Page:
Three Generations in the Workplace Colliding… and Thriving

Today on the Love, Happiness and Success Podcast, I have the great honor to speak with my colleague Markie Keelan about generational differences in the workplace, and how Gen Xers, Millennials and Baby Boomers can build on their strengths. Markie is an excellent career coach who have helped people of every generation get ahead in their careers. They have a knack for helping people find their voice and learn how to communicate more effectively, and Markie is a millennial career coach who loves helping people of her generation (and others) find both meaning and success in their chosen professions.

Join us on this episode to learn more about generational differences in the workplace. We're discussing:

  • Success tips to improve communication and relationships between generations in the workplace
  • How Gen Xers can find their voice and become more active partners on the job
  • How Millennials can support themselves through difficult moments when they feel their hope flagging
  • How Baby Boomers can make space for, and appreciate, their younger colleagues
  • The cultural differences between generations, and how it impacts worldview, attitudes towards work, and communication styles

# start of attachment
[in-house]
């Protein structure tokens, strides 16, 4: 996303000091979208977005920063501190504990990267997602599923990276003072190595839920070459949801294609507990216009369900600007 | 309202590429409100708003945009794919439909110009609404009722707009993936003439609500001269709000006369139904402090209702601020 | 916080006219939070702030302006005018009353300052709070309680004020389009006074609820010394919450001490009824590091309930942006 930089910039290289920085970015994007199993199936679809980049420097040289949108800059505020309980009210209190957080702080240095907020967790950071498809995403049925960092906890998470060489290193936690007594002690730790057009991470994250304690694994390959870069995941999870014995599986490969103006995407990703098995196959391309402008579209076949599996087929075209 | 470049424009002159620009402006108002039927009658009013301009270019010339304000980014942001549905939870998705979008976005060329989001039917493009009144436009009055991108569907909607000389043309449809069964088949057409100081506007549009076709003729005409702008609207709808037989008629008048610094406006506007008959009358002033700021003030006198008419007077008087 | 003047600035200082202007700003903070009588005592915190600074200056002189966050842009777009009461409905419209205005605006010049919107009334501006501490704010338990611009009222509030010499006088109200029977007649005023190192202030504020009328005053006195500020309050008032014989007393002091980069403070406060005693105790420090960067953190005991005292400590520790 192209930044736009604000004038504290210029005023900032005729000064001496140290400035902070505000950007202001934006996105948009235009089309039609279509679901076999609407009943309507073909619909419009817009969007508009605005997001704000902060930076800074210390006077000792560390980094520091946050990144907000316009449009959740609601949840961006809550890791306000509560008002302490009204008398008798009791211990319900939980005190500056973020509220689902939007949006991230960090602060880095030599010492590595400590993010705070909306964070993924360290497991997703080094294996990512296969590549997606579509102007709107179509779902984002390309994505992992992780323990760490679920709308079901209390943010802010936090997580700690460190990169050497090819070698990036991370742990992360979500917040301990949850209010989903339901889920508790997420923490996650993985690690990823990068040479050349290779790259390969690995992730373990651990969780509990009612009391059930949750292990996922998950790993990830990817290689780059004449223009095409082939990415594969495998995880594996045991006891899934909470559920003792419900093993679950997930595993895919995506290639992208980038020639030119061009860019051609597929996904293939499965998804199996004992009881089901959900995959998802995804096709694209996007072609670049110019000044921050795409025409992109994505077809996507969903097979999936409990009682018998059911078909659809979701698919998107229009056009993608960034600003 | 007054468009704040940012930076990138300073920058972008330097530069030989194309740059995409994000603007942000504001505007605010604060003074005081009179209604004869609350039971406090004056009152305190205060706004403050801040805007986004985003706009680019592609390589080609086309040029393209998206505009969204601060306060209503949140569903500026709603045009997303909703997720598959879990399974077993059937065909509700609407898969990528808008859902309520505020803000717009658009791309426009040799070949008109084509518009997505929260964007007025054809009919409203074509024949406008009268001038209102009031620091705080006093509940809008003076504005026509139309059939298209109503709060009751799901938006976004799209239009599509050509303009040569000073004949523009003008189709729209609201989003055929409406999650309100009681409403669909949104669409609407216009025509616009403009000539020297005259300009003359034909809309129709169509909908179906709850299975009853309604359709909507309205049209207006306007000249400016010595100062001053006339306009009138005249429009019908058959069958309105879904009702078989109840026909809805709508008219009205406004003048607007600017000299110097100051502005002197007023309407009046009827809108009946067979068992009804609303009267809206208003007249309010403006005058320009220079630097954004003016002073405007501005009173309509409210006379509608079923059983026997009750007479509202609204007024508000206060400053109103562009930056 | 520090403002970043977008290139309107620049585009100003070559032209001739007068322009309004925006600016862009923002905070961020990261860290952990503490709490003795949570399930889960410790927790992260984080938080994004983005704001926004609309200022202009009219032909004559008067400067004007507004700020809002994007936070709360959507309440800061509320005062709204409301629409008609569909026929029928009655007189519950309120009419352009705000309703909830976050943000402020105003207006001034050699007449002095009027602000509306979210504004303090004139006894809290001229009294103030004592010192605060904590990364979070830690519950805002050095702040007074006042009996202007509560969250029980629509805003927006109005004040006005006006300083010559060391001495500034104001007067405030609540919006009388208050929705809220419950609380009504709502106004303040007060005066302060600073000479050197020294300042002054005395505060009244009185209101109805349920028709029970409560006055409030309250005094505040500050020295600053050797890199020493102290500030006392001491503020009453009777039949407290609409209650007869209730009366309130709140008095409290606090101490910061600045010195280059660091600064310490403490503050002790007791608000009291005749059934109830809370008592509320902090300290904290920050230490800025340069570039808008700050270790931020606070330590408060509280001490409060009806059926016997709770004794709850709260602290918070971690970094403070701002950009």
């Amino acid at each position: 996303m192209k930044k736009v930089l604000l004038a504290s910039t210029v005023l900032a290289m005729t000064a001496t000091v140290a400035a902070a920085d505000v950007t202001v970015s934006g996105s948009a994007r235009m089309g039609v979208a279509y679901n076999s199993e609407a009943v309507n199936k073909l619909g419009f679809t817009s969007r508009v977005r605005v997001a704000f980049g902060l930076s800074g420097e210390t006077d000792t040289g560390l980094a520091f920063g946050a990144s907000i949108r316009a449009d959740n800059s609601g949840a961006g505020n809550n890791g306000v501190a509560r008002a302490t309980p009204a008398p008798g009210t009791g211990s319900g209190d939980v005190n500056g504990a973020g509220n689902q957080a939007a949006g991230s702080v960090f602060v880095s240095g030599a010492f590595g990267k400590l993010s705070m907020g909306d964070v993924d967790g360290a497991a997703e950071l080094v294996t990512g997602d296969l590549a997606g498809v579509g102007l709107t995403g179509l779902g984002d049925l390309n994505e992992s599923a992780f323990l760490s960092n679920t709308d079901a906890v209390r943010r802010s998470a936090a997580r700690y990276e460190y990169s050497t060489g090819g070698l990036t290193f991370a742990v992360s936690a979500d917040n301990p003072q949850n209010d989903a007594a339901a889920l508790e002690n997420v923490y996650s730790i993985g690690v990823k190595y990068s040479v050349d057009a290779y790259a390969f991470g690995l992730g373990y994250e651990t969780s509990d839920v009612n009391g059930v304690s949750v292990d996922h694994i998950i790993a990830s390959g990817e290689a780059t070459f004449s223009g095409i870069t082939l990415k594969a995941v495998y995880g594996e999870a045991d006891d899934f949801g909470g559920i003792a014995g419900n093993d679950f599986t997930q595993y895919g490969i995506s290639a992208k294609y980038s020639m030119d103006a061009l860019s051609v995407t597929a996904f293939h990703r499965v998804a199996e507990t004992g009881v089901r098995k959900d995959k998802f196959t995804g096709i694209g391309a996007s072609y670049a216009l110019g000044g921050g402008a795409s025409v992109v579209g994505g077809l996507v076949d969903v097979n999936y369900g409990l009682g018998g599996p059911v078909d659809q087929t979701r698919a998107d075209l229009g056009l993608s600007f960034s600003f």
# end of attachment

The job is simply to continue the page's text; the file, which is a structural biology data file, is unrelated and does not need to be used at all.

• Tips for career development and personal growth

We hope this conversation helps you on your path of personal growth, both personally and professionally.

Sincerely,

Dr. Lisa Marie Bobby, and Markie Keelan, M.A.

Ps: Scroll down to get to the podcast but if you want to learn even MORE about the plight of Gen Xers in the workplace and what they can do to get ahead, check out this video interview Teena gave on the topic:

 

 

 

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Career Advice: Navigating Generational Differences in the Workplace

by Dr. Lisa Marie Bobby | Love, Happiness & Success

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How to Deal When Your Ex Moves On…

How to Deal When Your Ex Moves On…

How to Deal When Your Ex Moves On…

Markie's mission is to help you create authentic happiness and satisfaction in your life. She supports you to create deeper connection with others, as well as actualize your life purpose. Click here to learn more about Markie.

Has Your Ex Started a New Relationship?

We have all been there… witnessing our Ex moving on without us. As both a therapist and life coach who has walked with many people through the breakup recovery process, as well as a fellow human, I know that if you're in the early stages of getting over a breakup or recovering after divorce, can feel like a flaming knife is stabbing you in the gut to see your Ex with someone else. One sure-fire way to suppress your appetite would be to take a look at your Ex’s Instagram a few weeks after breaking up. So how are you supposed to deal, when your Ex moves on?